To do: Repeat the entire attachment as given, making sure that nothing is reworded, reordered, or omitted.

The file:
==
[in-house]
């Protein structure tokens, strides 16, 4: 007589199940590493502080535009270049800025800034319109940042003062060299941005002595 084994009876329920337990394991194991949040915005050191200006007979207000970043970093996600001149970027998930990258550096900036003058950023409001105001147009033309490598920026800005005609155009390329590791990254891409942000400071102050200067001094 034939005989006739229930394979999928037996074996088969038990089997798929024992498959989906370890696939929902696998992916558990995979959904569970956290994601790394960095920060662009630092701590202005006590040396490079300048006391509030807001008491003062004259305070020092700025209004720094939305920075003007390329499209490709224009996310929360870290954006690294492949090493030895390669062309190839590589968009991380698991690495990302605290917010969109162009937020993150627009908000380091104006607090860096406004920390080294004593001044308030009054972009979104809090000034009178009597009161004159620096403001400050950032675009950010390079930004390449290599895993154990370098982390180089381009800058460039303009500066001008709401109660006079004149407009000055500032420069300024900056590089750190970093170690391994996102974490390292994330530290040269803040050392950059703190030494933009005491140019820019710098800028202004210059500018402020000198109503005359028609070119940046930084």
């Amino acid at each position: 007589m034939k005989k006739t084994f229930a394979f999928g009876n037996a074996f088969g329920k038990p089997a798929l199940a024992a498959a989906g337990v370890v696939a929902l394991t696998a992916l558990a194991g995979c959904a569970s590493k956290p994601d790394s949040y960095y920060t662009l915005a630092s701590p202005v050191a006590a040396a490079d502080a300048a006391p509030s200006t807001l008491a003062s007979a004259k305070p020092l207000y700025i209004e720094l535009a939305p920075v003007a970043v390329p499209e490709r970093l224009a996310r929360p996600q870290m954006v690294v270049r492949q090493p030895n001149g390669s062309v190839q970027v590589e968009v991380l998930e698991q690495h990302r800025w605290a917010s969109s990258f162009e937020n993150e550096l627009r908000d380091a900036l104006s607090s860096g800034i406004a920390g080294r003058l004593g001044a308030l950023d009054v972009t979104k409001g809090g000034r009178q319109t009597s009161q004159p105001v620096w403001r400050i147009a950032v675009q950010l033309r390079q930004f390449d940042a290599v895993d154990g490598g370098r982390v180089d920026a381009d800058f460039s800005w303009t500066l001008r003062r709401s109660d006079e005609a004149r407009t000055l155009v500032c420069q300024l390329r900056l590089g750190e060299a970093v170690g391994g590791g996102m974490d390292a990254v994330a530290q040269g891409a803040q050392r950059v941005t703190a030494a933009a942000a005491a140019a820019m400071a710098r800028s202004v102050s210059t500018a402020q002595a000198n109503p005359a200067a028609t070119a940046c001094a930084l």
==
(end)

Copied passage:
[in-house]
């Protein structure tokens, strides 16, 4: 007589199940590493502080535009270049800025800034319109940042003062060299941005002595 084994009876329920337990394991194991949040915005050191200006007979207000970043970093996600001149970027998930990258550096900036003058950023409001105001147009033309490598920026800005005609155009390329590791990254891409942000400071102050200067001094 034939005989006739229930394979999928037996074996088969038990089997798929024992498959989906370890696939929902696998992916558990995979959904569970956290994601790394960095920060662009630092701590202005006590040396490079300048006391509030807001008491003062004259305070020092700025209004720094939305920075003007390329499209490709224009996310929360870290954006690294492949090493030895390669062309190839590589968009991380698991690495990302605290917010969109162009937020993150627009908000380091104006607090860096406004920390080294004593001044308030009054972009979104809090000034009178009597009161004159620096403001400050950032675009950010390079930004390449290599895993154990370098982390180089381009800058460039303009500066001008709401109660006079004149407009000055500032420069300024900056590089750190970093170690391994996102974490390292994330530290040269803040050392950059703190030494933009005491140019820019710098800028202004210059500018402020000198109503005359028609070119940046930084």
């Amino acid at each position: 007589m034939k005989k006739t084994f229930a394979f999928g009876n037996a074996f088969g329920k038990p089997a798929l199940a024992a498959a989906g337990v370890v696939a929902l394991t696998a992916l558990a194991g995979c959904a569970s590493k956290p994601d790394s949040y960095y920060t662009l915005a630092s701590p202005v050191a006590a040396a490079d502080a300048a006391p509030s200006t807001l008491a003062s007979a004259k305070p020092l207000y700025i209004e720094l535009a939305p920075v003007a970043v390329p499209e490709r970093l224009a996310r929360p996600q870290m954006v690294v270049r492949q090493p030895n001149g390669s062309v190839q970027v590589e968009v991380l998930e698991q690495h990302r800025w605290a917010s969109s990258f162009e937020n993150e550096l627009r908000d380091a900036l104006s607090s860096g800034i406004a920390g080294r003058l004593g001044a308030l950023d009054v972009t979104k409001g809090g000034r009178q319109t009597s009161q004159p105001v620096w403001r400050i147009a950032v675009q950010l033309r390079q930004f390449d940042a290599v895993d154990g490598g370098r982390v180089d920026a381009d800058f460039s800005w303009t500066l001008r003062r709401s109660d006079e005609a004149r407009t000055l155009v500032c420069q300024l390329r900056l590089g750190e060299a970093v170690g391994g590791g996102m974490d390292a990254v994330a530290q040269g891409a803040q050392r950059v941005t703190a030494a933009a942000a005491a140019a820019m400071a710098r800028s202004v102050s210059t500018a402020q002595a000198n109503p005359a200067a028609t070119a940046c001094a930084l």